From Dogmatic Fence to Open Faith


 Abdelaziz Khourdifi has pulished two books in English, collections of short stories, namely “Snow in the Desert” and “Glory on the Edge”. He was a Fulbright scholar at Stetson University in Florida, where he taught Arabic and the Moroccan culture. Abdelaziz is  working now  as a high school teacher of English.

Beni Mellal, Morocco,

In a world full of violence and intolerance, crimes and terrorism, and wars, there arises a must to rethink and question our convictions, faiths, and beliefs to shed more light on the factors and causes leading to the rise of these phenomena. Dogmatism, undoubtedly, is a key concept to understand what is going on around in the world, where peace and love have turned into a very distant dream. There is a considerable worry about the future of humanity, especially when seeing and reading what some people post on social networks, where hatred and refusal of the other have been growing in a horrible way. 

Religions or the way we interpret them based on immediate political interests have been partly, to a great extent, responsible for the spreading of violence since the dawn of mankind. The spiritual endeavor of religions, which is to enlighten peoples’ souls and make them transcend to embrace eternity and the immense love of the divine towards its creatures, has been exploited abominably by the temple’s guards who pretend to possess absolute truth and full understanding of the Divine’s words. This leads to a dogmatic view of the world, which divides it into sharp binary oppositions: belief/disbelief, evil/good, purity/profanity and so forth, which, in turn have resulted in creating warring entities. 

These dichotomies contribute to fueling conflicts between people and nations and thus to breaking down communication. Dogmatism, hereby, can be seen as “one of the severest impediments to dialogue,” as Kwasi Wiredu put it. All sides inside their dogmatic fence lay claim to the truth without even bothering themselves with knowing what the other side has or how it thinks, which contributes to reinforcing rupture between these sides. 

The denial of the other arises from what is called the dogmatic fence, which encloses thinking in a rigid and fanatic way of seeing what is beyond the fence; in other words, all that is inside the fence is true and unquestionable, and conversely all that is outside of the fence is false and fake and doesn’t deserve a mere look at it, which engenders all sorts of violence, racism, wars, ethnic cleansing and so on. 

In this respect, not only does the dogmatic fence hinder its bearers from seeing and seeking truth, but it may cause conflicts within the same sect or religion; the best examples could be the bloody conflicts between Protestants and Catholics in the past and Shiite and Sunni now, where each sect considers the other wrong and rogue and thus calls for the exclusion of it, mostly from life. Radical secularists, on the other hand, call by one way or another, for the exclusion of religion from life, which they see as the cause of human disasters and as the firewood that burns our world; it can be claimed that they talk from within the same dogma as the radical religious do; all of them speak and look at the other from their fortified fences in which only those who resemble them aren’t a threat, and the rest, outside the fence are enemies and should be annihilated once the chance allows to do so.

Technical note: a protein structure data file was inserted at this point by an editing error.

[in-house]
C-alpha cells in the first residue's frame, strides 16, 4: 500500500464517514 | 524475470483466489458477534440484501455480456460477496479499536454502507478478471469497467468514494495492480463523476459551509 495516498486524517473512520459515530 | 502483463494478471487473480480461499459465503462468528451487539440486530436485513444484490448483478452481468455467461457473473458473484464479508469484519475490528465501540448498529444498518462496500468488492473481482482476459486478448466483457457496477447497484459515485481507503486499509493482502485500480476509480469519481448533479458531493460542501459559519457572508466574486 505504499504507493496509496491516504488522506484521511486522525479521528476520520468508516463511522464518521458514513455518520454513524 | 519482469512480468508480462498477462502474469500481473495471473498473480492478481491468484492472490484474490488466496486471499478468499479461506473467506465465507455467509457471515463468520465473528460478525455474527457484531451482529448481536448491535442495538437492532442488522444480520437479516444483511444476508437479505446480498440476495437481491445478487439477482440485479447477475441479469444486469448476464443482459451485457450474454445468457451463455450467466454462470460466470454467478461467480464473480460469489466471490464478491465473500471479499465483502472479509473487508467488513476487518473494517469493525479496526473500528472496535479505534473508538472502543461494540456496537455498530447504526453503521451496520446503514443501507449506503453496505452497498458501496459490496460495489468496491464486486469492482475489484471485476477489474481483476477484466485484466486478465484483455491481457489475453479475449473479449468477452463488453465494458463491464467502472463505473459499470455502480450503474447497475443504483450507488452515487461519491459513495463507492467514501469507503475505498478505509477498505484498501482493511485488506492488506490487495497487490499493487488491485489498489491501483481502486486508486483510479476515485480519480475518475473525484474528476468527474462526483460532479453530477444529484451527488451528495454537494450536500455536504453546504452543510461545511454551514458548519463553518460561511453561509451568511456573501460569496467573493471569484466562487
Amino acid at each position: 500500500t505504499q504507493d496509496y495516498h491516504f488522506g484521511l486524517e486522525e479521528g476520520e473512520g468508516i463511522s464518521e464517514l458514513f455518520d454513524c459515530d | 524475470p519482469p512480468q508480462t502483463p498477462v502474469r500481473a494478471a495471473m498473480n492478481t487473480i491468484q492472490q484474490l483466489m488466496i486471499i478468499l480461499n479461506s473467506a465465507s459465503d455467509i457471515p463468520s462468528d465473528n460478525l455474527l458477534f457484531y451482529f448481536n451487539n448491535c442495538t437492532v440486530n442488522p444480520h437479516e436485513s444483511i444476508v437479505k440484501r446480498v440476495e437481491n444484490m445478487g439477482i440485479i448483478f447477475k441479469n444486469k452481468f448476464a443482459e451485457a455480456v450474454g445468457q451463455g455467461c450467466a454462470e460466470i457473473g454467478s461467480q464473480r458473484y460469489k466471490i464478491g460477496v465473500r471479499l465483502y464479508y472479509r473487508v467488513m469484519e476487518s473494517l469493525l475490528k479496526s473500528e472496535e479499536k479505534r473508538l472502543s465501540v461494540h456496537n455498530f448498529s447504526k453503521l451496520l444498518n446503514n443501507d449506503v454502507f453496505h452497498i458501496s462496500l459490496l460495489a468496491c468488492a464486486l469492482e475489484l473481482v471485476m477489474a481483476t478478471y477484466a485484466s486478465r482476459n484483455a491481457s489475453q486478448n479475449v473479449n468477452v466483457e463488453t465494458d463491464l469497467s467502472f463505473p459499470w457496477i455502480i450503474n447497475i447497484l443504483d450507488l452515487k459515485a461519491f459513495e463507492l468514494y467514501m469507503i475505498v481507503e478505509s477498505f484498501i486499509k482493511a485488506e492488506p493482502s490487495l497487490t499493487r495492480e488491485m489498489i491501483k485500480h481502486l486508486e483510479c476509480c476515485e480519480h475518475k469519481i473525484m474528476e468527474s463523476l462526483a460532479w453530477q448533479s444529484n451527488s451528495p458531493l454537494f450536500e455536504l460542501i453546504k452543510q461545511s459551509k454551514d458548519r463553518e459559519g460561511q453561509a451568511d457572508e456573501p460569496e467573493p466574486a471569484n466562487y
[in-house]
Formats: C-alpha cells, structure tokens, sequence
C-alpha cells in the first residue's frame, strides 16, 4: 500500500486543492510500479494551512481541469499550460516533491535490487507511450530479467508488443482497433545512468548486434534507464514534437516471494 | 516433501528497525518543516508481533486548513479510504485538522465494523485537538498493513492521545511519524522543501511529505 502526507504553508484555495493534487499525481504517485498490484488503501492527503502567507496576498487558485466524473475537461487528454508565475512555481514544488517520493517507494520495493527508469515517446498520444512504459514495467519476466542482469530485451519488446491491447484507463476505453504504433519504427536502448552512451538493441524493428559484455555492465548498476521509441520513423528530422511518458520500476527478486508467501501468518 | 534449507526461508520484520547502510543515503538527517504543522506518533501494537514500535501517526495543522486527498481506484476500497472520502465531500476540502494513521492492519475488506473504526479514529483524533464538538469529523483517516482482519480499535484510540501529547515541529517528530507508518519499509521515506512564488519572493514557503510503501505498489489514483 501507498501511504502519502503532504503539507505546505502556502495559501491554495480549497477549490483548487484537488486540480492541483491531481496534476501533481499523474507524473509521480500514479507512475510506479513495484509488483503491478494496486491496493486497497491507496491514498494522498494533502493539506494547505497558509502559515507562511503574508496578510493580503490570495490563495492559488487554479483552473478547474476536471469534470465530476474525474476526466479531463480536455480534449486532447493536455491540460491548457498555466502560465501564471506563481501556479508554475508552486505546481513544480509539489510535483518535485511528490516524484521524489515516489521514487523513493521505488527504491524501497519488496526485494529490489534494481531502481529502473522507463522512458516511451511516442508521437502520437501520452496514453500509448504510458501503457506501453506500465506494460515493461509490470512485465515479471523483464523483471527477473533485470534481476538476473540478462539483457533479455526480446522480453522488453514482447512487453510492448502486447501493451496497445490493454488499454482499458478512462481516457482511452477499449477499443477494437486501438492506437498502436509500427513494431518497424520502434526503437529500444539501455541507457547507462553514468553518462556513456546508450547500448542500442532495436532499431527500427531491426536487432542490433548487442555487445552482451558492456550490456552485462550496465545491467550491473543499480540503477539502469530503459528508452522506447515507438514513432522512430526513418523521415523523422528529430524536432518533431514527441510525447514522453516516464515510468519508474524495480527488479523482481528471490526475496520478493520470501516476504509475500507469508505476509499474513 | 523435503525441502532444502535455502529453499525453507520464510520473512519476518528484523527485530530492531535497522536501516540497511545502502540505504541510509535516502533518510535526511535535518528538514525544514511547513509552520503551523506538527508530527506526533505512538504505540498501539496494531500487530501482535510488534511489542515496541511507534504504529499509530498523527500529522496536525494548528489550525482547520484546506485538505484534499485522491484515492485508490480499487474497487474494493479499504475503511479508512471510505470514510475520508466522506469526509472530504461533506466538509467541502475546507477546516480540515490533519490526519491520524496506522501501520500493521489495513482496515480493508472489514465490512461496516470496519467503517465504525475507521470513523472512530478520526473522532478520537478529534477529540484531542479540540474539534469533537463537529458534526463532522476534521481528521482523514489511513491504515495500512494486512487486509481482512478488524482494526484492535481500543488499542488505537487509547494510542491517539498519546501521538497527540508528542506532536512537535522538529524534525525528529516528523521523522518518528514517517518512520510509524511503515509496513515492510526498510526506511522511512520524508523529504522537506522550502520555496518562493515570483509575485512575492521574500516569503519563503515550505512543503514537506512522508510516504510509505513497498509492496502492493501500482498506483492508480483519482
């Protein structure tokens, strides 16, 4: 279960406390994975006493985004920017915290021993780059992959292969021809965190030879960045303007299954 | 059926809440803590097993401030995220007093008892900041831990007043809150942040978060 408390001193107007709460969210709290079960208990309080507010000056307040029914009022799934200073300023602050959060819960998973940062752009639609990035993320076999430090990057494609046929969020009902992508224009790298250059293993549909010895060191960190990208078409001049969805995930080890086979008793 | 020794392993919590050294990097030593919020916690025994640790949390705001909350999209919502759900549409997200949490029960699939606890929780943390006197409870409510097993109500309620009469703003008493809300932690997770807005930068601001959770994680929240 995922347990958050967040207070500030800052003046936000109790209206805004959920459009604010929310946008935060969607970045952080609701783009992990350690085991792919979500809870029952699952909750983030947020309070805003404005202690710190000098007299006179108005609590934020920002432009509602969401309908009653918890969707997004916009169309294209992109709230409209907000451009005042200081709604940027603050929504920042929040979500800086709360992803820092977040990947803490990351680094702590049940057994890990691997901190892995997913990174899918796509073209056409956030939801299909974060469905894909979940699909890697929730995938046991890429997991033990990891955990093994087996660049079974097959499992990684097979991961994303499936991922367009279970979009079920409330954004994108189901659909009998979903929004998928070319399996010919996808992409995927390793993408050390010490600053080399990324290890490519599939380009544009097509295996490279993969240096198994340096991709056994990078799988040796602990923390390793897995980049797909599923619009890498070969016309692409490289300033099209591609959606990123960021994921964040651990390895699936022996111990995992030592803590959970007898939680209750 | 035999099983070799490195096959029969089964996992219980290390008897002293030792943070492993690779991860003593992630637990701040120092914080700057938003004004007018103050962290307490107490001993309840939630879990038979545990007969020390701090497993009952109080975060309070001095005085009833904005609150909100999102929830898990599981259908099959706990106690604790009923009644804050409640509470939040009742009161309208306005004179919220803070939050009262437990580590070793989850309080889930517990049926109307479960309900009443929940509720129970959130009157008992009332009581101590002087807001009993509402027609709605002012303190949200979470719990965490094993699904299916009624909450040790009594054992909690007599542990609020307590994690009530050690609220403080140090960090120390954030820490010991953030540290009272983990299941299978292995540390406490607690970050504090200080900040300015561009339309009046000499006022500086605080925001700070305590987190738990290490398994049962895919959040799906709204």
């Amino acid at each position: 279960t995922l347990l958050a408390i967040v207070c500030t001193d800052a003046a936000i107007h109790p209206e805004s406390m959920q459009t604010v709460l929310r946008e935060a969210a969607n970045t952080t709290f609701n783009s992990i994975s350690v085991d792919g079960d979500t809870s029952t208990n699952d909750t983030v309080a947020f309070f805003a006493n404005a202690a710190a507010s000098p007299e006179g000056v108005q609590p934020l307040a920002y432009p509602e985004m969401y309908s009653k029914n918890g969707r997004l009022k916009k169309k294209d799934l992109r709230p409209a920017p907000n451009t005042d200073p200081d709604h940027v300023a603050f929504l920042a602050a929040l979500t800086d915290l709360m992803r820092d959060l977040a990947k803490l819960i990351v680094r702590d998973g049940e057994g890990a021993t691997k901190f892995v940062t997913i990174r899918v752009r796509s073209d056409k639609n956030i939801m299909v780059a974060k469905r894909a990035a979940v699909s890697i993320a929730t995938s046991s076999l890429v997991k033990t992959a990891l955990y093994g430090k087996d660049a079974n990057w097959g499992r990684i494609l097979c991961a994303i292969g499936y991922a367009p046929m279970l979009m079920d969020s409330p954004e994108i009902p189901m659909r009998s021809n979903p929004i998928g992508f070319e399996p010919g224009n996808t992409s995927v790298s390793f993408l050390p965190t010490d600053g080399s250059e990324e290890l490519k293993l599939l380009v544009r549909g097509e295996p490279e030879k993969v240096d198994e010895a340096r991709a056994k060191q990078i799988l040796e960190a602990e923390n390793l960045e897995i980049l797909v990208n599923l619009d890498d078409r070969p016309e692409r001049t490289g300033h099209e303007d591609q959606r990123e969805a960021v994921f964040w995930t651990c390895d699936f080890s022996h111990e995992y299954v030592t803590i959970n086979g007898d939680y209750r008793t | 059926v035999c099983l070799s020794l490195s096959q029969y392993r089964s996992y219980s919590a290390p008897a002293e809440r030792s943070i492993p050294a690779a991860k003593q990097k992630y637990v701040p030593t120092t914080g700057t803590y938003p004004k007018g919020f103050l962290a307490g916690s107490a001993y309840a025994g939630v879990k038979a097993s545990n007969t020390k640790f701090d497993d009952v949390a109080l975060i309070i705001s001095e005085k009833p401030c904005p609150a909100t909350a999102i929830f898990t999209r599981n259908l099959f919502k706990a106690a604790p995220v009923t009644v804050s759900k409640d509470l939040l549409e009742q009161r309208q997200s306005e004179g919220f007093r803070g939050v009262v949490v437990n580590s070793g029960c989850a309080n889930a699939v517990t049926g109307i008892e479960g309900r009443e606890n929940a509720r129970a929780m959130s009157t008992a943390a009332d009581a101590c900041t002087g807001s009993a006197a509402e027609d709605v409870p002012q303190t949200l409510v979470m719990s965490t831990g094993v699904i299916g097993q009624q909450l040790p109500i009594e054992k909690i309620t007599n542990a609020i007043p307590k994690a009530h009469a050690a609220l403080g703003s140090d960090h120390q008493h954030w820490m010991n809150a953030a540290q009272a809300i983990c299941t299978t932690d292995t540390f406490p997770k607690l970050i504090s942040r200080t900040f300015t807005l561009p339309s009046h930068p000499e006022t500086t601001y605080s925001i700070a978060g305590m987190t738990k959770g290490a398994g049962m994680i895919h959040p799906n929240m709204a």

What is the solution then? What can be done to break the walls of the dogmatic fence? How can a faith opens itself to embrace other faiths? 

To ensure a peaceful co-existence, all parties should work on breaking their fence, which can be done gradually but effectively; by breaking brick by brick and then by removing each brick gently from the big wall, light and breeze of a better future shall come in from that hole dug in the big wall. This can be done by people who scarify a great amount of time thinking on behalf of humanity so peace can prevail and people can live in harmony and love.

Ultimately, I call you to a spiritual hymn after Muhyi al-Din ibn al-‘Arabi (1164-1240)

My heart has become capable of every form:
it is a pasture for gazelles and a convent for Christian monks,
and a temple for idols and the pilgrim’s Ka‘bah
and the tables of the Torah and the book of the Qur’an.
I follow the religion of Love: whatever way Love’s camels take,
that is my religion and my faith.

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